Studying with Goto and performing outreach concerts, Qian’s outlook has changed.
“This trip helped me to reconfirm that music playing should not be just between professionals,” she said. “It is not enough only for us to have passion for it, but only meaningful if we share it with more people.”
Fair (cultural) exchange
The trip, the first to Mexico for Goto and all but one of her students, was a cultural exchange not only through music, but also through getting to know the people and eating local food. In Ensenada, all seven musicians slept in sleeping bags in an orphanage. In the morning, they picked oranges from trees for breakfast. They bought handmade tamales and fish tacos from street vendors.
“One of my most memorable moments was when we went to a native reservation and played a concert,” said Albert Yamamoto. “Afterward, many people hugged us and thanked us. They served us some of the best food I have ever eaten, all grown by them. What I enjoyed so much about this experience was the feeling of happiness, community and love.”
Many in the audiences they played for had never heard a violin. Orest Smovzh said that the people were able to appreciate music in a completely different way. And that is something all musicians need to experience.
“Professional musicians need to get out of their practice rooms and the society of those who can find five arguments on how to play a single note, and finally play for those for whom it will be a life-changing event,” he said. “The ability to see someone crying during every concert is what makes you remember that, in the clouds of self-criticism, one should not forget about the ray of beauty that our music should reflect.”
Telling a story
Yes, Goto pays vigilant attention to repertoire and musicianship. There are plenty of scales, Bach and orchestral excerpts, recitals. But “the performances in places for people in need of care, music and attention help us think of our role as artists,” Smovzh said.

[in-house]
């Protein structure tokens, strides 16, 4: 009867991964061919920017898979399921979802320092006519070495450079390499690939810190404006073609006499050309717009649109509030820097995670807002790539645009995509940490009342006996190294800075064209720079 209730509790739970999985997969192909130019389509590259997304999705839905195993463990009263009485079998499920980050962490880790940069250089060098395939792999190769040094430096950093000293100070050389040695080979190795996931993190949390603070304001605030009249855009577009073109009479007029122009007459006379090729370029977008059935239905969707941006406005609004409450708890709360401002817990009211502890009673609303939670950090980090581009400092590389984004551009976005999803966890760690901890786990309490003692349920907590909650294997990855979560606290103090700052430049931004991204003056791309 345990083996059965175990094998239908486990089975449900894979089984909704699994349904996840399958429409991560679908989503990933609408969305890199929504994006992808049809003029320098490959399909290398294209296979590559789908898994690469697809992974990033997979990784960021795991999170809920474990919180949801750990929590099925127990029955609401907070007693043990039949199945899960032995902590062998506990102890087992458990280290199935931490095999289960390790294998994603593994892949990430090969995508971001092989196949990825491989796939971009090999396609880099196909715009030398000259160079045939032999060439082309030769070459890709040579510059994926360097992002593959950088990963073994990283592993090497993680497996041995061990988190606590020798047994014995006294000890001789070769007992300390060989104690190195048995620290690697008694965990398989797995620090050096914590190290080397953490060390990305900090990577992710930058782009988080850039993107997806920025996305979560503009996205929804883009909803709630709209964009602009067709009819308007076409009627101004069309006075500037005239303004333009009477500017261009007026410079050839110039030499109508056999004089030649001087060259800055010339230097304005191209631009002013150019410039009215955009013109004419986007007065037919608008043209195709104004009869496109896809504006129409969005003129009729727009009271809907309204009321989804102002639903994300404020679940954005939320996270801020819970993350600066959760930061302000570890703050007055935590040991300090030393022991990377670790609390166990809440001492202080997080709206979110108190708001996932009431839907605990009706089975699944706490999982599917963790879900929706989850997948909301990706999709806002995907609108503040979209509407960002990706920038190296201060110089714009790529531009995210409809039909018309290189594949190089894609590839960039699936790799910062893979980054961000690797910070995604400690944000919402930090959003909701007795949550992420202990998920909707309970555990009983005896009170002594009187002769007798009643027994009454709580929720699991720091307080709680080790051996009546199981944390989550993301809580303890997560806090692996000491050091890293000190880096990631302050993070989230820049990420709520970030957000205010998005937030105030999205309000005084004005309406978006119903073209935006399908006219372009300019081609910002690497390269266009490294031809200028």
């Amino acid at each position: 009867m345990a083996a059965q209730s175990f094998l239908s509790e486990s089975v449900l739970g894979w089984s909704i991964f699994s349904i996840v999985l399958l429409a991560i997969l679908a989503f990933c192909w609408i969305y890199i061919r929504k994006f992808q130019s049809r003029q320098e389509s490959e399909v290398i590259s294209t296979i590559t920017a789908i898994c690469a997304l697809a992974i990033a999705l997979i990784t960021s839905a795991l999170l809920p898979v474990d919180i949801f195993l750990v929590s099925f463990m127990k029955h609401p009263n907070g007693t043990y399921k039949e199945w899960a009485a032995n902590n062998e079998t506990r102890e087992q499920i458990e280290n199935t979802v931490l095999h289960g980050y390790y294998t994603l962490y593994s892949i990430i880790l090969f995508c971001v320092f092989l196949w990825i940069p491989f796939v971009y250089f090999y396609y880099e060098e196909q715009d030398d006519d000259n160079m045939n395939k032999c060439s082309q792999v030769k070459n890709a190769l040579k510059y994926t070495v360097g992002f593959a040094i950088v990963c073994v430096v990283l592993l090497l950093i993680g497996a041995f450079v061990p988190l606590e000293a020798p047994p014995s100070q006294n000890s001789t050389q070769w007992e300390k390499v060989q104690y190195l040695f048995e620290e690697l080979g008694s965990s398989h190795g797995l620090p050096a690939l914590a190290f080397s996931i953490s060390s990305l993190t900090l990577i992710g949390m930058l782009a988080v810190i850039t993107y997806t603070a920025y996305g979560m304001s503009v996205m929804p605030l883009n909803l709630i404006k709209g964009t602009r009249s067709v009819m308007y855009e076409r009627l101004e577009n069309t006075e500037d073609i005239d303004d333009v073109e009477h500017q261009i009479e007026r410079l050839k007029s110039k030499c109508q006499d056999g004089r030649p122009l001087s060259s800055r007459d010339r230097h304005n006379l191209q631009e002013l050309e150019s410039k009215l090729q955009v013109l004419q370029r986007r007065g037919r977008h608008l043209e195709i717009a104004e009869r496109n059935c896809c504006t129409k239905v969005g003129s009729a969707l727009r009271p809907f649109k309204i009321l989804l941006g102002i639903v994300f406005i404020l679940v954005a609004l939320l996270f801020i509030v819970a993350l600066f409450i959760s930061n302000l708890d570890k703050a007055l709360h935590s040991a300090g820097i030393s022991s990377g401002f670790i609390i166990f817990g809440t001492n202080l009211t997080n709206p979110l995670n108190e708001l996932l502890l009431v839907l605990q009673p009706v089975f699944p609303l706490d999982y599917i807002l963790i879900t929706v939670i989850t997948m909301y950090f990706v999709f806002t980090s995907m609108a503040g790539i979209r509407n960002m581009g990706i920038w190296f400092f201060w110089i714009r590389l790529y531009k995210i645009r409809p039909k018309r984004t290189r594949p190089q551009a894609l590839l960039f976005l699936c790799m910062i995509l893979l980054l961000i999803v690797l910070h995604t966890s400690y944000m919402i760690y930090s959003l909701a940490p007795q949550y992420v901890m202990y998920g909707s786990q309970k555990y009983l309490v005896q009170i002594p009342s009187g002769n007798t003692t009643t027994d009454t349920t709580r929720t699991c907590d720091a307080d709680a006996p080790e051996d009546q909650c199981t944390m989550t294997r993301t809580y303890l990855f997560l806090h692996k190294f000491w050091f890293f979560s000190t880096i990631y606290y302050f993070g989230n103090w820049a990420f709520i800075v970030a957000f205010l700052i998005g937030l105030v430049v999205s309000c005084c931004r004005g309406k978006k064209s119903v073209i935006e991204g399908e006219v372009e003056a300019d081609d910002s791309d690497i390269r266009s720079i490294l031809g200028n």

This practice all comes down to an important premise for Goto, one that her students obviously appreciate.
When I play the violin, I am trying to tell a story and share an emotional experience through the beautiful sounds of the instrument.
“When I play the violin, I’m not trying to show the audience how proficient I am at violin,” Yamamoto said, “instead I am trying to tell a story and share an emotional experience through the beautiful sounds of the instrument. That is something that everyone can enjoy, and we shouldn’t keep this experience from those who can’t come to concert halls.”
Goto described her relationship with her violin studio students as a partnership and a friendship that teaches them — and her — not only about music and artistry, but also about life.
“We are sharing — they’re learning from me, I’m learning from them — a way of life,” she said. “It’s not just about how to play an instrument. It’s a way of life with music taking an important role.”
Her students definitely agree.
“Professor Goto inspires me to be the best version of myself,” Yamamoto said. “She inspires me to search for the sound I really want, to play music exactly the way I hear and feel it. Through her kindness, selflessness and infallible work ethic, she makes me want to chase my goals, help others reach their potential and spread happiness.”
“Professor Goto inspires me in a way that I could never imagine,” Qian said. “Every time I leave a lesson, I feel like a door to a brand new world has opened in front of me.”